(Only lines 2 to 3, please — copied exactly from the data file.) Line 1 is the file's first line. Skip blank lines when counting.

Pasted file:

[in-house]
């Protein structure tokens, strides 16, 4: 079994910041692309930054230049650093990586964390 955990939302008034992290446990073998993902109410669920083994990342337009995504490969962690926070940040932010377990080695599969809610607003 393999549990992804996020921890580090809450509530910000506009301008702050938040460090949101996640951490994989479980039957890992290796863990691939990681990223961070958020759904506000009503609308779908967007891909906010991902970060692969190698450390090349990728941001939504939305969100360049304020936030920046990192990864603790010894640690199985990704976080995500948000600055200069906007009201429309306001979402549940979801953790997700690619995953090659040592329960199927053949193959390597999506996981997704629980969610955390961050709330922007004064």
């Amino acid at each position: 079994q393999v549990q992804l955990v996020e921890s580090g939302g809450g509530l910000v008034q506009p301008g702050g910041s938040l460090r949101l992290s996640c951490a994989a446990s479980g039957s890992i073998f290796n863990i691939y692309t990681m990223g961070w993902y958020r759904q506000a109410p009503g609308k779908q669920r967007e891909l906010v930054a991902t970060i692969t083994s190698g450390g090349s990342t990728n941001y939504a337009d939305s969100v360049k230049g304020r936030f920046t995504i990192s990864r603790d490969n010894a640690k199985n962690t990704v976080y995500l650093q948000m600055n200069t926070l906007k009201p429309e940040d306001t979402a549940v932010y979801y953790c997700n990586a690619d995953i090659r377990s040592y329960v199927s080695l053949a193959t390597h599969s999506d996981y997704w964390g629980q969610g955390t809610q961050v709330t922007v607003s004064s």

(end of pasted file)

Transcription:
């Protein structure tokens, strides 16, 4: 079994910041692309930054230049650093990586964390 955990939302008034992290446990073998993902109410669920083994990342337009995504490969962690926070940040932010377990080695599969809610607003 393999549990992804996020921890580090809450509530910000506009301008702050938040460090949101996640951490994989479980039957890992290796863990691939990681990223961070958020759904506000009503609308779908967007891909906010991902970060692969190698450390090349990728941001939504939305969100360049304020936030920046990192990864603790010894640690199985990704976080995500948000600055200069906007009201429309306001979402549940979801953790997700690619995953090659040592329960199927053949193959390597999506996981997704629980969610955390961050709330922007004064």
């Amino acid at each position: 079994q393999v549990q992804l955990v996020e921890s580090g939302g809450g509530l910000v008034q506009p301008g702050g910041s938040l460090r949101l992290s996640c951490a994989a446990s479980g039957s890992i073998f290796n863990i691939y692309t990681m990223g961070w993902y958020r759904q506000a109410p009503g609308k779908q669920r967007e891909l906010v930054a991902t970060i692969t083994s190698g450390g090349s990342t990728n941001y939504a337009d939305s969100v360049k230049g304020r936030f920046t995504i990192s990864r603790d490969n010894a640690k199985n962690t990704v976080y995500l650093q948000m600055n200069t926070l906007k009201p429309e940040d306001t979402a549940v932010y979801y953790c997700n990586a690619d995953i090659r377990s040592y329960v199927s080695l053949a193959t390597h599969s999506d996981y997704w964390g629980q969610g955390t809610q961050v709330t922007v607003s004064s």